—  to compel witnesses to answer questions (short of compelling self-incrimination and subject to the right of witnesses to free legal advice and, where appropriate, representation);

    —  of search and seizure of evidence;

    —  of access to places of detention;

    —  to set and develop standards;

    —  to educate the public, groups, and public bodies and to promote awareness of human rights;

    —  to issue press releases, give media interviews and publish articles;

    —  to publish its advice, the results of its research and any submissions it has made;

    —  to enter into consultation with any individual, group or body, especially NGOs;

    —  to advise public bodies on their compliance with the Human Rights Act and issue guidance;

    —  to advise the government/local assembly on law, practice and policy;

    —  to advise on draft legislation;

    —  to review the implementation of the Human Rights Act and Bills of Rights;

    —  to advise on the UK's accession to international human rights treaties and instruments;

    —  to have its advice taken into account by government, local assemblies and public bodies;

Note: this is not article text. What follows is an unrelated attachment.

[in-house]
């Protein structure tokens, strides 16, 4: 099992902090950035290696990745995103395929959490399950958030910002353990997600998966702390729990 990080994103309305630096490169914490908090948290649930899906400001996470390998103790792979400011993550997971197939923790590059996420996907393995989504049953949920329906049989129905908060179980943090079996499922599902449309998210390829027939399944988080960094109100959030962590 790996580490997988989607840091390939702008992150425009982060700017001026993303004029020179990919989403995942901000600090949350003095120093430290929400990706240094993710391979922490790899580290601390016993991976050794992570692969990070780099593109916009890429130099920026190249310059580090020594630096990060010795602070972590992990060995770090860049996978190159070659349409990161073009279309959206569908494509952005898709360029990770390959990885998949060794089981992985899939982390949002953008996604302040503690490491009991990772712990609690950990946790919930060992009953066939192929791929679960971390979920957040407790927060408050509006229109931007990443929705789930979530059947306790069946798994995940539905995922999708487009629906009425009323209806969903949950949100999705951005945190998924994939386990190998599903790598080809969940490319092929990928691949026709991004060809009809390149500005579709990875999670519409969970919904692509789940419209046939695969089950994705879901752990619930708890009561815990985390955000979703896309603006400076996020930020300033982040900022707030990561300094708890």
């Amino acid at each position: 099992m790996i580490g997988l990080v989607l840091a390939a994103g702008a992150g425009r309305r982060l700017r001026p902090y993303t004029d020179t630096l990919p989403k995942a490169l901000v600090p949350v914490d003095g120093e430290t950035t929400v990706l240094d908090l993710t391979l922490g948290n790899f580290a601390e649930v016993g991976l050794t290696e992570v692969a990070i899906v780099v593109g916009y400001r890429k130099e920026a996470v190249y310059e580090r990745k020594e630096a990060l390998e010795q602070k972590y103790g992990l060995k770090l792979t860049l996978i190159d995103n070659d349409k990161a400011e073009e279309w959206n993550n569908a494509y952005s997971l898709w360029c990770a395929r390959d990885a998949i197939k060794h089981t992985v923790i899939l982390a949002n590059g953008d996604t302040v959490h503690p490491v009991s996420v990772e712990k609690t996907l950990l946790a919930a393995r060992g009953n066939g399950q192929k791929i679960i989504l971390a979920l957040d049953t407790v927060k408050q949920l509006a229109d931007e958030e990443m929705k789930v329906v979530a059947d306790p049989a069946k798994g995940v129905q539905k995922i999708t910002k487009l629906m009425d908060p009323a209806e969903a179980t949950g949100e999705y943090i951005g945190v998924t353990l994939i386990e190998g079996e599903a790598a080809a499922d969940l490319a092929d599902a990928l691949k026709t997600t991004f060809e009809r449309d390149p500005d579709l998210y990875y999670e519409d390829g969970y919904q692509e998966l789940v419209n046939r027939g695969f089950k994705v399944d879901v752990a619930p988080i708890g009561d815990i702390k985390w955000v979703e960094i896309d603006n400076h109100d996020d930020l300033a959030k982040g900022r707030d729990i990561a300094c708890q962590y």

—  to make submissions to and address international human rights bodies such as the United Nations;

    —  to comment on the UK's submissions to international human rights bodies;

    —  to raise revenue for specific projects.

  10.3  In addition, the UKHRC should have the power to consider matters referred to it by LCHRs and LCHRs should have the power to make such references.

11.  Question 10

  Are there other relevant issues or considerations which have not been covered in answers to the earlier questions?

  11.1  Under the Good Friday Agreement,

    "It is envisaged that there would be a joint committee of representatives of the two Human Rights Commissions, North and South, as a forum for consideration of human rights issues in the island of Ireland. The joint committee will consider, among other matters, the possibility of establishing a charter, open to signature by all democratic political parties, reflecting and endorsing agreed measures for the protection of the fundamental rights of everyone living in the island of Ireland."

  11.2  It is obvious that no such animal as a UKHRC was in contemplation at the time of the signing of the GFA. In keeping with our desire for standardisation of human rights throughout these islands, we suggest that the UKHRC ought also to participate in the joint committee envisaged under the GFA.

June 2001